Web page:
Ether: First of A Kind Asset

Published on
December 28th, 2020
Duration
33 minutes


Ether: First of A Kind Asset

The Interview - Crypto ·
Featuring David Hoffman and Alex Saunders

Published on: December 28th, 2020 • Duration: 33 minutes

David Hoffman, chief of operations at RealT, joins Alex Saunders, founder & CEO of Nuggets News, to discuss Eth’s unique properties for value accrual, proof of stake, and the proposal to burn transaction fees on Ethereum. Hoffman explains Ethereum’s changing narratives and the impacts this has on people's perception of the asset. He describes the impact of switching to proof of stake and the benefits this has over proof of work as well as how the more valuable a crypto asset is, the more secure the network can be. He states that it is important that value accrual is baked into the economic model of crypto systems. Filmed on July 23, 2020. Key Learnings: Eth was designed to accrue value. There is a proposal to burn transaction fees, and this would remove Eth from the circulating supply and could drive the value up. The transition to proof of stake will turn Eth into a yield bearing asset.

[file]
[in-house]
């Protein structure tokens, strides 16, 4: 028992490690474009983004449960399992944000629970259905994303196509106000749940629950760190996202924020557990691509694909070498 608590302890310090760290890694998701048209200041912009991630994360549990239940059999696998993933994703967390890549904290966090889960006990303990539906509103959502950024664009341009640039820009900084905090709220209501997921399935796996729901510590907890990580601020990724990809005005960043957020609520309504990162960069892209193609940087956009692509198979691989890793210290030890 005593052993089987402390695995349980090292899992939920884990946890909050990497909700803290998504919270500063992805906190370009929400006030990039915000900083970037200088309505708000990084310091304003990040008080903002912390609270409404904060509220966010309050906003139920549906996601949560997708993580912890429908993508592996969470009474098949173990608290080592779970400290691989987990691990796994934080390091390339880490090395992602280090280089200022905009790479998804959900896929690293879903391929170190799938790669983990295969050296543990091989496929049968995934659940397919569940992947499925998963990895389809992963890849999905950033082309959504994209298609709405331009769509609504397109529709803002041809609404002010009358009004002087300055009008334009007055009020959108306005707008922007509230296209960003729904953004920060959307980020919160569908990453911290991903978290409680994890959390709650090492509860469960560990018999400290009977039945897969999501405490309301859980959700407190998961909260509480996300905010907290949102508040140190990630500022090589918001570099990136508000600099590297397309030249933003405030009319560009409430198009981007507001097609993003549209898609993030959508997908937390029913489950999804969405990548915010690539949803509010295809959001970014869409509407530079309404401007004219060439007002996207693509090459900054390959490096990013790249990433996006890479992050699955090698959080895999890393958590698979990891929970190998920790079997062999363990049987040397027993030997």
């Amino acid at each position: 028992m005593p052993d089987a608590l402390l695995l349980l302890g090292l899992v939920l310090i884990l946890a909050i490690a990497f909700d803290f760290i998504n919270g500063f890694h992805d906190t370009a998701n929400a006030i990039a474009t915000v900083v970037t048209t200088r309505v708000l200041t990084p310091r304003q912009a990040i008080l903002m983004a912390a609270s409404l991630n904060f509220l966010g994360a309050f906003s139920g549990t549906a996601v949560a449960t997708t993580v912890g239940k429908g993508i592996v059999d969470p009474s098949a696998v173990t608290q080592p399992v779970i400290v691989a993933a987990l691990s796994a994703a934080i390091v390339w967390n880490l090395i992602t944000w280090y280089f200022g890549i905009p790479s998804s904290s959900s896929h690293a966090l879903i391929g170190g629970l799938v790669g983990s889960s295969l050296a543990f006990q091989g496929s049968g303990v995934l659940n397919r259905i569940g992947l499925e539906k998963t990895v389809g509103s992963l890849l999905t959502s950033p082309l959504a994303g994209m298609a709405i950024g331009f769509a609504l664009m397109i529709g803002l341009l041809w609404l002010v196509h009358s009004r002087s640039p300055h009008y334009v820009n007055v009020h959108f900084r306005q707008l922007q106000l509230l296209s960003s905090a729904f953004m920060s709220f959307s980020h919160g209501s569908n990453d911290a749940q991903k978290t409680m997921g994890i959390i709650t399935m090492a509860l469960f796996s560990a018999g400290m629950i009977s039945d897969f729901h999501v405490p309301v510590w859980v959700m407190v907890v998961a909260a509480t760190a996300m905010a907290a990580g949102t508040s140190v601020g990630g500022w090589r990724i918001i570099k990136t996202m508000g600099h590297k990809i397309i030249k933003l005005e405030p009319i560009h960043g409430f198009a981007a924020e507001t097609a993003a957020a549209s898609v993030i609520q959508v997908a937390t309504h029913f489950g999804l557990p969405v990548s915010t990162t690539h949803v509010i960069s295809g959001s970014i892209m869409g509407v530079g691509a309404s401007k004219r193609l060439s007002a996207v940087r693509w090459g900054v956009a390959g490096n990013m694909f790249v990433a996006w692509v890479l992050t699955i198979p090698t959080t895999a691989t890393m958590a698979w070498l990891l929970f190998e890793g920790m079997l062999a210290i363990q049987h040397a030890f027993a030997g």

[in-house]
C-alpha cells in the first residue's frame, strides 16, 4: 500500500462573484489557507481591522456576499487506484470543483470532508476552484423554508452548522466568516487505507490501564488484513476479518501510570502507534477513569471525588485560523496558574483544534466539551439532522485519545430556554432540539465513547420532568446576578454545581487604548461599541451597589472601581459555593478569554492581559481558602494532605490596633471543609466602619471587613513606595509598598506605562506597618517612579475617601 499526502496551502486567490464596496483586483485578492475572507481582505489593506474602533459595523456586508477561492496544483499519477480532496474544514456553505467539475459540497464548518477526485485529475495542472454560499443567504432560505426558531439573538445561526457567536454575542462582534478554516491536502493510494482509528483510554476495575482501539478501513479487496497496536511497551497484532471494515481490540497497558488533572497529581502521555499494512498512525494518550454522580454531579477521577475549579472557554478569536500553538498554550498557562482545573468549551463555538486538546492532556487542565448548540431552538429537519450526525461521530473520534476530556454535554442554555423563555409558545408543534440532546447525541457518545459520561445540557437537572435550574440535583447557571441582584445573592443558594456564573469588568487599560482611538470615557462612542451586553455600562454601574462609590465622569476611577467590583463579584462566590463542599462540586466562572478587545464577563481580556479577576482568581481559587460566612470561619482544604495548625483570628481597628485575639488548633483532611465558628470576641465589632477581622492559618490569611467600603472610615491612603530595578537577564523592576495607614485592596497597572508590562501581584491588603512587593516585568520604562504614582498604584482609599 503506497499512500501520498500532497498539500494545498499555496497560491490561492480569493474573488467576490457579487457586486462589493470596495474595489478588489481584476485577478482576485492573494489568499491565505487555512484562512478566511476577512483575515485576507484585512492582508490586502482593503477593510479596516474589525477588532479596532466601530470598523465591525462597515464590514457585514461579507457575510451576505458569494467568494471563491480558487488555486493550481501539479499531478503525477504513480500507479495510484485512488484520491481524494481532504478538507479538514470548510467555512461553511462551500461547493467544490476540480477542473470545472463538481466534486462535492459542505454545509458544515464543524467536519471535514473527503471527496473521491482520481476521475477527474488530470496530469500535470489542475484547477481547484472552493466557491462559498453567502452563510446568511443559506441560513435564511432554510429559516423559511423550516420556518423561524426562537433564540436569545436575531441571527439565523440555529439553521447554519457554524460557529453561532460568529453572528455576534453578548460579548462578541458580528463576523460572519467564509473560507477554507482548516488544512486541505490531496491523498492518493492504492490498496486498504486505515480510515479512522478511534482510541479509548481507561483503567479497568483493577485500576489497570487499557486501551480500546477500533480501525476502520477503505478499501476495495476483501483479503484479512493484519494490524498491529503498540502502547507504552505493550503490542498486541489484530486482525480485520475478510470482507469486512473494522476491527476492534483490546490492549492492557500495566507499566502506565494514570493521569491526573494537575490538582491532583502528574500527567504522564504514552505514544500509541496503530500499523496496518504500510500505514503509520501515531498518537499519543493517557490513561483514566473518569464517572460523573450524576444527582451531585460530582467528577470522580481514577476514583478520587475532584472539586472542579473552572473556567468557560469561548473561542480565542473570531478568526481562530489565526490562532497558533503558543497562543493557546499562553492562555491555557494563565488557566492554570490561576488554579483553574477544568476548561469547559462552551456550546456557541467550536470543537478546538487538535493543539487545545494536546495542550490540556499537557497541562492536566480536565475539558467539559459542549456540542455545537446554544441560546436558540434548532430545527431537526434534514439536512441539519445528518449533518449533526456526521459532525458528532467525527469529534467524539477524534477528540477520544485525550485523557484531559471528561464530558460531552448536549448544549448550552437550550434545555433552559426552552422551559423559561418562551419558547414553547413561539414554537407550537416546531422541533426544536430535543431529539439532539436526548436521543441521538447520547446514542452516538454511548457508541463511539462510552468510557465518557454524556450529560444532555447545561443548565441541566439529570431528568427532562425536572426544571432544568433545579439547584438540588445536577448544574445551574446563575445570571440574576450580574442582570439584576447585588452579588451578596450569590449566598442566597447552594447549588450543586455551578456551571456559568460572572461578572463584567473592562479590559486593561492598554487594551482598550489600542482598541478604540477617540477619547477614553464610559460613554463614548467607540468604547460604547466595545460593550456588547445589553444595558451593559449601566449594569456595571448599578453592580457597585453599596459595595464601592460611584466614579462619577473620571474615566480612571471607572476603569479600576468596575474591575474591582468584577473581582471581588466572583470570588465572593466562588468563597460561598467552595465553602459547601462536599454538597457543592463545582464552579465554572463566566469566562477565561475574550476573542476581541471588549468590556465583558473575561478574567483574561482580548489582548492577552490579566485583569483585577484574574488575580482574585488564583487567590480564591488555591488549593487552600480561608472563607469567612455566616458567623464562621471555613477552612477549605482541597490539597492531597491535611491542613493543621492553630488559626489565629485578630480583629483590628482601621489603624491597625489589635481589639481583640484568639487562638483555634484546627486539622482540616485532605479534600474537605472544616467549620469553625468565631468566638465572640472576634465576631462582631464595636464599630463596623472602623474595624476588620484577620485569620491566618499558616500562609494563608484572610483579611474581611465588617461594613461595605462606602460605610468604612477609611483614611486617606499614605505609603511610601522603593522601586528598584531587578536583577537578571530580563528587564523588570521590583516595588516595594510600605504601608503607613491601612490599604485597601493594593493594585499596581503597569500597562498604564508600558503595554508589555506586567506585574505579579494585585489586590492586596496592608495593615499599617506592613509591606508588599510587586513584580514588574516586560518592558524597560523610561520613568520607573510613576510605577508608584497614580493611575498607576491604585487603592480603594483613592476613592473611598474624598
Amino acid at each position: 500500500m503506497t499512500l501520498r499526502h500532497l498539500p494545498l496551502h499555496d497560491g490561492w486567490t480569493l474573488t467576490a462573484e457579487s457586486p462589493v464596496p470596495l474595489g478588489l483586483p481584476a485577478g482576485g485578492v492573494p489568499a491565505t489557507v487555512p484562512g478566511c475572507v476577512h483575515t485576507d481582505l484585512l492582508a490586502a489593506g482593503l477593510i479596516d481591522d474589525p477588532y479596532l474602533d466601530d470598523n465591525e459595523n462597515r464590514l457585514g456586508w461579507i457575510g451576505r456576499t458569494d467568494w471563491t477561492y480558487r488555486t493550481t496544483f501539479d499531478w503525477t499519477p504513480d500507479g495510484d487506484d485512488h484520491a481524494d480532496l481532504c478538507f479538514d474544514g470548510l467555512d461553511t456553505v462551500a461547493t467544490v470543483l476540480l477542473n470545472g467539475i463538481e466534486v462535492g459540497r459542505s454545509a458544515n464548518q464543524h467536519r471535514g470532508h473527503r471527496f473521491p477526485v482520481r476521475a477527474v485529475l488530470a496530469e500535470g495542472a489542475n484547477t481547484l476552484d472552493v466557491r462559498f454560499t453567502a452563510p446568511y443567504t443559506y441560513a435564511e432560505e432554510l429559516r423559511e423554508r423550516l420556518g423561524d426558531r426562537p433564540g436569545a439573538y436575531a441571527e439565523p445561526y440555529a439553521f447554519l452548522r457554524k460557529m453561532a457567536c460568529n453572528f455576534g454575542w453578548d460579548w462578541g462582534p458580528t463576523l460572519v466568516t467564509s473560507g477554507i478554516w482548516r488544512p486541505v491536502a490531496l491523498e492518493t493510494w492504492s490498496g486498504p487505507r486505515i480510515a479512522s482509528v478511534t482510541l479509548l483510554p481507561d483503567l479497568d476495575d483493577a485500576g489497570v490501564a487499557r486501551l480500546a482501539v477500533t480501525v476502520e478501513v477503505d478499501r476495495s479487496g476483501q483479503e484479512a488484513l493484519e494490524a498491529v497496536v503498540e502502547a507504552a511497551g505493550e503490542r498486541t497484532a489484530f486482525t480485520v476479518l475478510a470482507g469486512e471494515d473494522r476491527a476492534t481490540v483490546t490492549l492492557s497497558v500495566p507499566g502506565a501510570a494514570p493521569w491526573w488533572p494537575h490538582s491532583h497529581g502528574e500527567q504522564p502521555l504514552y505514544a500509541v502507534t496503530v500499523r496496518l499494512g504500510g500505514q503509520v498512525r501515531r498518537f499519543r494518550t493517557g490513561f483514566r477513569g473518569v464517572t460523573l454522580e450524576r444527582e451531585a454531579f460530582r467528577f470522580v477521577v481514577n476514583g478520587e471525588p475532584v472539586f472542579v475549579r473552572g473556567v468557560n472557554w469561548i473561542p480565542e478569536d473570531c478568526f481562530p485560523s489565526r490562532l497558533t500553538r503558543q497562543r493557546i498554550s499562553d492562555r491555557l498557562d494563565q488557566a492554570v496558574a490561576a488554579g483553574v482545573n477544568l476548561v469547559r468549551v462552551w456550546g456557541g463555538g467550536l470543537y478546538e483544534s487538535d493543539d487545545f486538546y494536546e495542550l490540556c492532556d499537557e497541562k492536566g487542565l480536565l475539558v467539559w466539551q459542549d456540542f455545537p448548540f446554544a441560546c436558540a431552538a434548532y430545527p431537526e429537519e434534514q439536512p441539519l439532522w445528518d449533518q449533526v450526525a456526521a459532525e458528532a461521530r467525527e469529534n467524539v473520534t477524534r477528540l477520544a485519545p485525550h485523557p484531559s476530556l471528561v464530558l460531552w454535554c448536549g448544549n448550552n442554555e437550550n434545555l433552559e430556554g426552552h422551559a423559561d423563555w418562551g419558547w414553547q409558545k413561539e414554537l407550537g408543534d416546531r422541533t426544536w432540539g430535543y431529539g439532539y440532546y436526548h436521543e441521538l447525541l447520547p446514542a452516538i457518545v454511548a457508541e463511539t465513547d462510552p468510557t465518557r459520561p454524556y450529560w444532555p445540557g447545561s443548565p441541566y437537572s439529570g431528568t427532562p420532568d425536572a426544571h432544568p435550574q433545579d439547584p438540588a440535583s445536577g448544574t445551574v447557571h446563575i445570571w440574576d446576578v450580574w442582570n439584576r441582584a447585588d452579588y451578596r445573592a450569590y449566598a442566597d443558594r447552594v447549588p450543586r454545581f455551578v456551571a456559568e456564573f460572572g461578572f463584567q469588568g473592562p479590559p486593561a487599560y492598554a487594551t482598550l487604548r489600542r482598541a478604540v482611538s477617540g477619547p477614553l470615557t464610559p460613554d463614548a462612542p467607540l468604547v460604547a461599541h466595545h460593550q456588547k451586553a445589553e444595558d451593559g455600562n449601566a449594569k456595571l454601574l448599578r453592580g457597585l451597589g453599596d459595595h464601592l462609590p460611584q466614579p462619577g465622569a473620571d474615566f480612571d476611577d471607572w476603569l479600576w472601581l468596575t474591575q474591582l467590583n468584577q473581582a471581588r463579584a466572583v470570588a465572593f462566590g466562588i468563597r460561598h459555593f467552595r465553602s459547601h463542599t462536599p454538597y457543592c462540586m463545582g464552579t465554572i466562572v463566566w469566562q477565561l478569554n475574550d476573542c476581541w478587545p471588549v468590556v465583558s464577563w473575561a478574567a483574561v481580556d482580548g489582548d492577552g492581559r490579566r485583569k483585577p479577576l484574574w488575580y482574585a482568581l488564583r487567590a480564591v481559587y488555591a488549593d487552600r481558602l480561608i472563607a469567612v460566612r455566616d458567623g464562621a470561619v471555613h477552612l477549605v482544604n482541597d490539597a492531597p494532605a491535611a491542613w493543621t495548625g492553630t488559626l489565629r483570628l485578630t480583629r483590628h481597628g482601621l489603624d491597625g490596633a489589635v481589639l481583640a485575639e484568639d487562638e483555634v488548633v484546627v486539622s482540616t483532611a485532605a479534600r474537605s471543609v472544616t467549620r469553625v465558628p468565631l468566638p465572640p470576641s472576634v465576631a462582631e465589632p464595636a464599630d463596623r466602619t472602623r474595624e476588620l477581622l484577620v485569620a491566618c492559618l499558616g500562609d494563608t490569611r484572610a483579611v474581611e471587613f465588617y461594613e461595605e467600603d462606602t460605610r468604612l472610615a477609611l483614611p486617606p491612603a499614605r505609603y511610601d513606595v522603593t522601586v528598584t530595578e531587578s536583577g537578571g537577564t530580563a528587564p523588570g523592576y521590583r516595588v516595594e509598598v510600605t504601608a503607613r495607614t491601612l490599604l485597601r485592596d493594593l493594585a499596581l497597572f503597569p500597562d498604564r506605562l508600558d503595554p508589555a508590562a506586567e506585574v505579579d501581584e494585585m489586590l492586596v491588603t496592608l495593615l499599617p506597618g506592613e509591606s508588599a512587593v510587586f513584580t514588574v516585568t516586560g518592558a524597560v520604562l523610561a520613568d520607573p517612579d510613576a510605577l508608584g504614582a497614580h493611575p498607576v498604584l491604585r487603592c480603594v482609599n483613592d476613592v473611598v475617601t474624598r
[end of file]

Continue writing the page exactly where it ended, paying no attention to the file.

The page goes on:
Comments

Transcript

  • JH
    Joseph H.
    10 January 2021 @ 04:03
    What happens if an asset is tokenized into many tokens and someone tries to claim on a few of those tokens? What happens to the underlying asset? For example If I tokenize my car into 1000 tokens then use those 1000 tokens as collateral across 10 trades (100 token/trade) and one of those trades goes against me. Then someone comes to claim 10% of my car? How does that work? Do they take the rare wheels and axle and leave the other 90% of the car?
  • JG
    Jory G.
    29 December 2020 @ 19:18
    Interesting discussion. Recently I had to go 9 days with out electricity and it makes me wonder what happens to the crypto world if the lights go out and stay out for a while?
    • TS
      Thomas S.
      29 December 2020 @ 21:48